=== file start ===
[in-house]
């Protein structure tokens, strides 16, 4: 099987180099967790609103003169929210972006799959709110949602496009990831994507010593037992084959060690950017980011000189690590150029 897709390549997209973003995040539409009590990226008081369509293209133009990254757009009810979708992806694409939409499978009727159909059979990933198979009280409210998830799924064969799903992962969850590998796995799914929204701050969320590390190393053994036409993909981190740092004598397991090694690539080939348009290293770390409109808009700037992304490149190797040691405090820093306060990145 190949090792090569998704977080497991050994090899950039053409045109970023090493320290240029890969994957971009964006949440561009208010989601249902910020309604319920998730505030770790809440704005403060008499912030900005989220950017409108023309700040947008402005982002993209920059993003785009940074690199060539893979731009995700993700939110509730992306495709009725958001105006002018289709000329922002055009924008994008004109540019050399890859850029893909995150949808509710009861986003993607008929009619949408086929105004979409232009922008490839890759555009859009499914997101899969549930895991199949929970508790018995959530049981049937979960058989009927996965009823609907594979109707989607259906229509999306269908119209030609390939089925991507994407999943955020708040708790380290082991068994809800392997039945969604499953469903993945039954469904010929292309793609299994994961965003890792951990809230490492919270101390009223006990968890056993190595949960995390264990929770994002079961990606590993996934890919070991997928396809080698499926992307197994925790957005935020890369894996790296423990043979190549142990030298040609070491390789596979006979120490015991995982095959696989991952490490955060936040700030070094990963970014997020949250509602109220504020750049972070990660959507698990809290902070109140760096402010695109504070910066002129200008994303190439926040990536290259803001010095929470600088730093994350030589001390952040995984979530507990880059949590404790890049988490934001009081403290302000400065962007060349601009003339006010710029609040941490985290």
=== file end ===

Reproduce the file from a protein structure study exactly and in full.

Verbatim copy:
[in-house]
């Protein structure tokens, strides 16, 4: 099987180099967790609103003169929210972006799959709110949602496009990831994507010593037992084959060690950017980011000189690590150029 897709390549997209973003995040539409009590990226008081369509293209133009990254757009009810979708992806694409939409499978009727159909059979990933198979009280409210998830799924064969799903992962969850590998796995799914929204701050969320590390190393053994036409993909981190740092004598397991090694690539080939348009290293770390409109808009700037992304490149190797040691405090820093306060990145 190949090792090569998704977080497991050994090899950039053409045109970023090493320290240029890969994957971009964006949440561009208010989601249902910020309604319920998730505030770790809440704005403060008499912030900005989220950017409108023309700040947008402005982002993209920059993003785009940074690199060539893979731009995700993700939110509730992306495709009725958001105006002018289709000329922002055009924008994008004109540019050399890859850029893909995150949808509710009861986003993607008929009619949408086929105004979409232009922008490839890759555009859009499914997101899969549930895991199949929970508790018995959530049981049937979960058989009927996965009823609907594979109707989607259906229509999306269908119209030609390939089925991507994407999943955020708040708790380290082991068994809800392997039945969604499953469903993945039954469904010929292309793609299994994961965003890792951990809230490492919270101390009223006990968890056993190595949960995390264990929770994002079961990606590993996934890919070991997928396809080698499926992307197994925790957005935020890369894996790296423990043979190549142990030298040609070491390789596979006979120490015991995982095959696989991952490490955060936040700030070094990963970014997020949250509602109220504020750049972070990660959507698990809290902070109140760096402010695109504070910066002129200008994303190439926040990536290259803001010095929470600088730093994350030589001390952040995984979530507990880059949590404790890049988490934001009081403290302000400065962007060349601009003339006010710029609040941490985290």